Monday, December 1, 2014

Advent Reflection 2015: Week One

If the LORD of hosts
had not left us a few survivors,
we would have been like Sodom,
and become like Gomorrah. (Isaiah 1:9)

“Look, the virgin shall conceive and bear a son,
and they shall name him Emmanuel,”
which means, “God is with us.” (Matthew 1:23)

The story of the coming of Jesus opens with reminders of the tentativeness of ancient Israel’s existence. In the extensive genealogy listed by Matthew in the beginning of his account of Jesus, he separates the generations between King David and Jesus by indicating those who lived before being deported to Babylon and those who lived after that time of exile.

The Old Testament has numerous references to the time of exile, usually expressed in laments and cries for God’s rescue of his people. Isaiah recognizes that, had there not been a remnant that was allowed to remain in Jerusalem, the city would likely have not survived. Regardless of the responsibility the people felt about why this had happened to them, the sense of abandonment is not difficult to find in the Bible.

By the time of Jesus’ birth, the Jewish people were, for the most part, living in their home country again, but were now under the rule of foreign oppressors. There would surely have been many who would continue to wonder when God would rescue his people, forgive them for generations of rebellion and idol worship, and restore Israel to its rightful place in the world. It would seem to many that God continued to have his back turned and was still demanding that the people measure up to his demands through strict adherence to the laws of Moses.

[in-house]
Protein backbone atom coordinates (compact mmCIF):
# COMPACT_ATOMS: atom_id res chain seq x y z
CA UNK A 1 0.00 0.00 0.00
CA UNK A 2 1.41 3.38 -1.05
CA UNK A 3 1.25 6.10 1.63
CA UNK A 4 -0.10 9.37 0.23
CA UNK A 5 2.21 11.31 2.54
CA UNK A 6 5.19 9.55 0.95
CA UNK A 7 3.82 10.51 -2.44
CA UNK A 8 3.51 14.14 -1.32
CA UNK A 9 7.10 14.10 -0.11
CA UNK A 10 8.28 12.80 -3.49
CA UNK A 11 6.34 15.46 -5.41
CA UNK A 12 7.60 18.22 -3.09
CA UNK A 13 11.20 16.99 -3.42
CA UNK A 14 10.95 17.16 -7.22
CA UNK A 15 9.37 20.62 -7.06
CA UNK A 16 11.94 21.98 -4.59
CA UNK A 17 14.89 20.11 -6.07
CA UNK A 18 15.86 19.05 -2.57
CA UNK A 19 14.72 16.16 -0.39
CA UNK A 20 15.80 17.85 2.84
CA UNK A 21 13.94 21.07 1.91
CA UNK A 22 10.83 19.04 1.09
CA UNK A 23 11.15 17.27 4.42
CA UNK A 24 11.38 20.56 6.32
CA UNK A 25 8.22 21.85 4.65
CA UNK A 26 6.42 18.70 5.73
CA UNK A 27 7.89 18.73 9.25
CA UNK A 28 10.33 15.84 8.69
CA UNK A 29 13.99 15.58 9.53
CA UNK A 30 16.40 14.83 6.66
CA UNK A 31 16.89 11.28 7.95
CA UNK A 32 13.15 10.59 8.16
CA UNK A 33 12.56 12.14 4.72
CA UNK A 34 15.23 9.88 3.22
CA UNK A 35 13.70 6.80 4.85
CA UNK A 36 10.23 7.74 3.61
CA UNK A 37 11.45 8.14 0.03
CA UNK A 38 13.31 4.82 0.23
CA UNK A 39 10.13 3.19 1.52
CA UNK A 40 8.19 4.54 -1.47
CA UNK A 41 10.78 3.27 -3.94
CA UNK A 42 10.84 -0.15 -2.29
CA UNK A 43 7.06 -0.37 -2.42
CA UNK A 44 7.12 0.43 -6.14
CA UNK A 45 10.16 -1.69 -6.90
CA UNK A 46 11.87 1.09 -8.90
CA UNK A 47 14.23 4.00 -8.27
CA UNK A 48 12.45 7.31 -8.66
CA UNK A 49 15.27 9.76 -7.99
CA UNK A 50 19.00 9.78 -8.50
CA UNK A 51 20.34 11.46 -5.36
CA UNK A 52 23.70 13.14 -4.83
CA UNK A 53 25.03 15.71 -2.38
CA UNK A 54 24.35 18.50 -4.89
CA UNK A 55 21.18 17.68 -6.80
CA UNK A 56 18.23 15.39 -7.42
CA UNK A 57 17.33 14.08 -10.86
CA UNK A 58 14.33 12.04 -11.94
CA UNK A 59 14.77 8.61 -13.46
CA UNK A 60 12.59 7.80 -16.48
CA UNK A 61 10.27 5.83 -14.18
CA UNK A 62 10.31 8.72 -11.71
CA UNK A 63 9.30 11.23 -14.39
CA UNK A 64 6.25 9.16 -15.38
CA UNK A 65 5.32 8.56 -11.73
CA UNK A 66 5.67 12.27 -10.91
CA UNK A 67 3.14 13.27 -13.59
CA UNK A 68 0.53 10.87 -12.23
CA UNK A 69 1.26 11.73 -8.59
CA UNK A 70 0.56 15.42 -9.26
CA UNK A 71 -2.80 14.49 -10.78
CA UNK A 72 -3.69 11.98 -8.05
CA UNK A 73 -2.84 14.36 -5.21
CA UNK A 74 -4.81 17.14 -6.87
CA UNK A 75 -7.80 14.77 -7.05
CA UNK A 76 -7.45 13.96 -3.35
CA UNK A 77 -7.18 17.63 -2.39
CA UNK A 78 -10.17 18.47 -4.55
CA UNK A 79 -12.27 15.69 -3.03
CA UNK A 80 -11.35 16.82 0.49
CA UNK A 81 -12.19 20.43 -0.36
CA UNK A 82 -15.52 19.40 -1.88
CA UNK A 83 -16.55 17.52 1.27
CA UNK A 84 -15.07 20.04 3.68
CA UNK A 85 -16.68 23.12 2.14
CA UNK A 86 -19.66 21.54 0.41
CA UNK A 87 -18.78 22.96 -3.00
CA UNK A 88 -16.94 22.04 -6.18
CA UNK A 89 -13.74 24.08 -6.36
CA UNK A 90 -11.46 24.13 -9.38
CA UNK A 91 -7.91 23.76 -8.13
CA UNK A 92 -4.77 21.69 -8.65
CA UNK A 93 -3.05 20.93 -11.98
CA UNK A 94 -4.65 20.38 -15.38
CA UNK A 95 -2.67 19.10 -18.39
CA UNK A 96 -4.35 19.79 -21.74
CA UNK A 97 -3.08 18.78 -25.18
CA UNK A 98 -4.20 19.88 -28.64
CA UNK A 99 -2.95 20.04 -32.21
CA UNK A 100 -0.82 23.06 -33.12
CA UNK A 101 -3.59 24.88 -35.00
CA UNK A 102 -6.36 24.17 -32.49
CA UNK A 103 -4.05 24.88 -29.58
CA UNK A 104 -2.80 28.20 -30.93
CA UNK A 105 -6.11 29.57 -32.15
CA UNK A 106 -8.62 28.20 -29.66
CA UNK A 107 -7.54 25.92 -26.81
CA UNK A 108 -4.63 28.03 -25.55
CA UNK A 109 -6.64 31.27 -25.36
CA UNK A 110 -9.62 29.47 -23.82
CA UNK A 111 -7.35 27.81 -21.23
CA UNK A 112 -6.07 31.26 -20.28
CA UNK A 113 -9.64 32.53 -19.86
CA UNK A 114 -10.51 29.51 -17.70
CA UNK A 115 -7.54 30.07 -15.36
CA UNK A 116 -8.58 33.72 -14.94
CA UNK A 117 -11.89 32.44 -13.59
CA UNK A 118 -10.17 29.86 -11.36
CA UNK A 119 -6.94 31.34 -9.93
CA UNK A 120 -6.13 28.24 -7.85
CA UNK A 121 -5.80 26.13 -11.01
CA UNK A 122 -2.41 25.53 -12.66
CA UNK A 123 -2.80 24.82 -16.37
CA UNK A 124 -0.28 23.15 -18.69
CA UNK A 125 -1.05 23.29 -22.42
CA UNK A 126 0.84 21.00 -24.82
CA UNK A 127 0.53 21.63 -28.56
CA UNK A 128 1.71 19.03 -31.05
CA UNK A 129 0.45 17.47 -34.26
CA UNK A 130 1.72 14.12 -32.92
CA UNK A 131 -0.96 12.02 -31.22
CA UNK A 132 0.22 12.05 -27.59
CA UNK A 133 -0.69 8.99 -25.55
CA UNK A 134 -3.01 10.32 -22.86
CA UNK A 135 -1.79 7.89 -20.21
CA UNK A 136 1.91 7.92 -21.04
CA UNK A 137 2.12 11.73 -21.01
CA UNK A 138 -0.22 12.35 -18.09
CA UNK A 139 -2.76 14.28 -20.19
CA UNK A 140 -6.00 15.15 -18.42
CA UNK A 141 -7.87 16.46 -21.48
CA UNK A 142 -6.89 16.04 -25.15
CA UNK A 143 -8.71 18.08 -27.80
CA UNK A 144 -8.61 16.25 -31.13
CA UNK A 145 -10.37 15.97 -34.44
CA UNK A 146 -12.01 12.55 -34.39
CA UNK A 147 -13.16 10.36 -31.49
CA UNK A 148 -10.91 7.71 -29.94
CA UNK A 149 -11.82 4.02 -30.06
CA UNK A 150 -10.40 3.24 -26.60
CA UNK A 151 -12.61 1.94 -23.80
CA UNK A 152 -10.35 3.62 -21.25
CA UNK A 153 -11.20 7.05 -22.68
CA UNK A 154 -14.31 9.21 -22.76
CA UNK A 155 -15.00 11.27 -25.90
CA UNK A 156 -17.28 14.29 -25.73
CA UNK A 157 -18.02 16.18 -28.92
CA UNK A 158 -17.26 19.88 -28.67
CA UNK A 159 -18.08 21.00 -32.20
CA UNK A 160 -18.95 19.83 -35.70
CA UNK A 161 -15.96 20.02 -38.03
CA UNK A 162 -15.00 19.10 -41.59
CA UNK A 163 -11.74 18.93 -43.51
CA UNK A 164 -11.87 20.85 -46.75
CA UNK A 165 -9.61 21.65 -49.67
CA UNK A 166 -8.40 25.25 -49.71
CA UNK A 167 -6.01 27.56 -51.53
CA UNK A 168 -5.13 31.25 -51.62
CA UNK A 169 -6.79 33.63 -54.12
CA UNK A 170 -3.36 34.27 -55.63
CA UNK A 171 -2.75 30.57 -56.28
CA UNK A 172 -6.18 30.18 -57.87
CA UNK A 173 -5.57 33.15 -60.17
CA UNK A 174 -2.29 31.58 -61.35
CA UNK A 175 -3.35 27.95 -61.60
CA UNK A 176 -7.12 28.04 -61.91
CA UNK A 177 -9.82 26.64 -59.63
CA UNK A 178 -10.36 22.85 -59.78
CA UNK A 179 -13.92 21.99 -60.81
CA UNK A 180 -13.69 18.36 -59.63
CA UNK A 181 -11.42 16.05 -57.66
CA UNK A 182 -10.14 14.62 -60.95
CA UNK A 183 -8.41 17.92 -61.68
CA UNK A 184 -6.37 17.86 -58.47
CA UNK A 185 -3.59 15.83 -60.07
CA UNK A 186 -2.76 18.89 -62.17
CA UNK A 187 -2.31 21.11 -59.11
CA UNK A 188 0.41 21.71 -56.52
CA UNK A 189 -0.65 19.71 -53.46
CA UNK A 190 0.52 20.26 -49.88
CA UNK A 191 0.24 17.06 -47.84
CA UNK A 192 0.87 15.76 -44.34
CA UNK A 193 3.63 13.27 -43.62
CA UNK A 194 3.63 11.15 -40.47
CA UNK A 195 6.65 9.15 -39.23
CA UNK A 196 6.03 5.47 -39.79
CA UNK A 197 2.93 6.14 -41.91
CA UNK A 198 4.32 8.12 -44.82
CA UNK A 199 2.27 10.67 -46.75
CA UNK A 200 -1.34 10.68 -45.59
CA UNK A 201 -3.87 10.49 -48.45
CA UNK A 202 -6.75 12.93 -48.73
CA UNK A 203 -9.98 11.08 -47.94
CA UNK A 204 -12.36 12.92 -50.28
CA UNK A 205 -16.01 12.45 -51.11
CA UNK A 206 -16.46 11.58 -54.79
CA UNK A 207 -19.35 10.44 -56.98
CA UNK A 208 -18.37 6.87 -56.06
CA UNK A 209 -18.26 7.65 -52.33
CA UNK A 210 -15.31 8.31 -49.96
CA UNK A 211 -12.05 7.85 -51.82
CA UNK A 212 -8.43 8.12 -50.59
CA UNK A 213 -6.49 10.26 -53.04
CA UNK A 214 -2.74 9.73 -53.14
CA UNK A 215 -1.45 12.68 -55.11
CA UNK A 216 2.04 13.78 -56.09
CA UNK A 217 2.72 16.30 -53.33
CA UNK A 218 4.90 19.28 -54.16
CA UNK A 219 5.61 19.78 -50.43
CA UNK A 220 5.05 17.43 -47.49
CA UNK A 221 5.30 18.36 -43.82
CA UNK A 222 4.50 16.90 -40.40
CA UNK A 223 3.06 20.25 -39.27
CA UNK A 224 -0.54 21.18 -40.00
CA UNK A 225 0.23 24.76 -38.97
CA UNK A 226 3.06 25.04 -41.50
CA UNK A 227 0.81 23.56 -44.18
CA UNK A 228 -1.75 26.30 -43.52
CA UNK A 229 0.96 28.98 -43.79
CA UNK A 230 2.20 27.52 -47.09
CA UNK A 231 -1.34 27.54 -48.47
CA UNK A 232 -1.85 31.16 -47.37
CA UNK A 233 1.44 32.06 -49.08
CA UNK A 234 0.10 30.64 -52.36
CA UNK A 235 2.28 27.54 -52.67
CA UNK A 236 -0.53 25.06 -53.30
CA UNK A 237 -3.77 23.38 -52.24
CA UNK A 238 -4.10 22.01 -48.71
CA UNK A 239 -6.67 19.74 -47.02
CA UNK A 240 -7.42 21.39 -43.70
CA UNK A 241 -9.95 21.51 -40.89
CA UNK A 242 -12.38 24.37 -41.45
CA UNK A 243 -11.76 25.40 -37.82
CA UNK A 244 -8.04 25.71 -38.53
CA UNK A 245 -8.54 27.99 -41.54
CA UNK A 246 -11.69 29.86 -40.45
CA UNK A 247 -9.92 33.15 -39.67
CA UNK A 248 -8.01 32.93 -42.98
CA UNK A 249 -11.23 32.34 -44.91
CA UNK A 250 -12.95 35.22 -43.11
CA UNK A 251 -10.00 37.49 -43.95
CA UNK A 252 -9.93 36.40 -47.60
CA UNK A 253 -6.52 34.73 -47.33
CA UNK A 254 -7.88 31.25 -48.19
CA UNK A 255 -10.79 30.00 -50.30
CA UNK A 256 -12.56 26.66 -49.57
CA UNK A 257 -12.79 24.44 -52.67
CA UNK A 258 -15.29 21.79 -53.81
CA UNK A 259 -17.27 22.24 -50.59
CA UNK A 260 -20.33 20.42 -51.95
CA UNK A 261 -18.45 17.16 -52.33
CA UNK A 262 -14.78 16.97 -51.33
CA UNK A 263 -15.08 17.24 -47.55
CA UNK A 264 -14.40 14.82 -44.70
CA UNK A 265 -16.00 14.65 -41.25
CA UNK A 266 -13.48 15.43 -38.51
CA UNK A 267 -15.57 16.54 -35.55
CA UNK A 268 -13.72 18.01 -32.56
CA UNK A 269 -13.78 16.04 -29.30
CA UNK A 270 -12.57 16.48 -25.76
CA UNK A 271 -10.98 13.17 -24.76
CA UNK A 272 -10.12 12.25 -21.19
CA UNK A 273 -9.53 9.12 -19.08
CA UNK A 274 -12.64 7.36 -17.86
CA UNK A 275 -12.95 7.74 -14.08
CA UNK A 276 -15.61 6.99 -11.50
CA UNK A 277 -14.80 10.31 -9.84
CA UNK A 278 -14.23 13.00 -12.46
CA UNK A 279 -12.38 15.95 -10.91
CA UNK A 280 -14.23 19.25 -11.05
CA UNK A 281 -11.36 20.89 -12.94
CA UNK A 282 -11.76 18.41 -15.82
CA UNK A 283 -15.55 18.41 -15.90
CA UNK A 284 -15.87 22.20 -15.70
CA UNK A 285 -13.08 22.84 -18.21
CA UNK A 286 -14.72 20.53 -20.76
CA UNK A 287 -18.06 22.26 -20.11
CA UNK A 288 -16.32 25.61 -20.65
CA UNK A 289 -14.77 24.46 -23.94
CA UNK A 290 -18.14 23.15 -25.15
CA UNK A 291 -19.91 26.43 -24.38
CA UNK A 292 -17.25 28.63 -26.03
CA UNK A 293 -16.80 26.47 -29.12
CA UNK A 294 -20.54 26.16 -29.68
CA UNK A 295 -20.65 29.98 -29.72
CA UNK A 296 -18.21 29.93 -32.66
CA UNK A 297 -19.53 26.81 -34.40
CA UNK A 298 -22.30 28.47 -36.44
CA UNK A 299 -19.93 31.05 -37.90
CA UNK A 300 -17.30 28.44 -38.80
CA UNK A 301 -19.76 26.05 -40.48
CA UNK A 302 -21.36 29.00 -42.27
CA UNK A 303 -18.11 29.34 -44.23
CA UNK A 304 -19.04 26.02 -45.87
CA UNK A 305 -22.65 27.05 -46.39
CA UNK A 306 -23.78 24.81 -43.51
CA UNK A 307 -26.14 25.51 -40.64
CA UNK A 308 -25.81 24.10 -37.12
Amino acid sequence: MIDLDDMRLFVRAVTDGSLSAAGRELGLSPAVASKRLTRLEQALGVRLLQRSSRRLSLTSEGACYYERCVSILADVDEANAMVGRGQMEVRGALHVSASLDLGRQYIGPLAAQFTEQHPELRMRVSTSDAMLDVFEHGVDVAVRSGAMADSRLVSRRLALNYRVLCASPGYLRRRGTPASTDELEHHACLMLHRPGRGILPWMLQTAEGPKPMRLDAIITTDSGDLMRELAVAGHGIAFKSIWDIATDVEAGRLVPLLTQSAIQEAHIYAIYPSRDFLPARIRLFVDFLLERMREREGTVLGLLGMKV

Into this time of isolation, Matthew has the audacity to quote the prophet Isaiah and use his words to frame the birth of Jesus: He will be called Emmanuel—a Hebrew name which means God is with us. The message is startling: God is not absent, his back is not turned. God is not waiting for adequate religious performance before he will act. He is present, he is with his people, and he is with them in the birth of the baby who is named Jesus.

We revisit and rehearse the season of Advent every year because it is there that our own stories find meaning. We live in a world so violent and threatening that news of death and destruction become commonplace to us. There is enough information available that reminds us that we live on planet earth tentatively, and the health of our world depends, it seems, on human intervention to heal its wounds—wounds that we have largely inflicted by our own power. It seems that we must intervene, since we have come to believe that we are alone in the universe.

Into this precariousness, this tentativeness, the words once again echo in our minds as we rehearse our story anew: "They shall name him Emmanuel, which means, 'God is with us.'"

We are not alone.

No comments: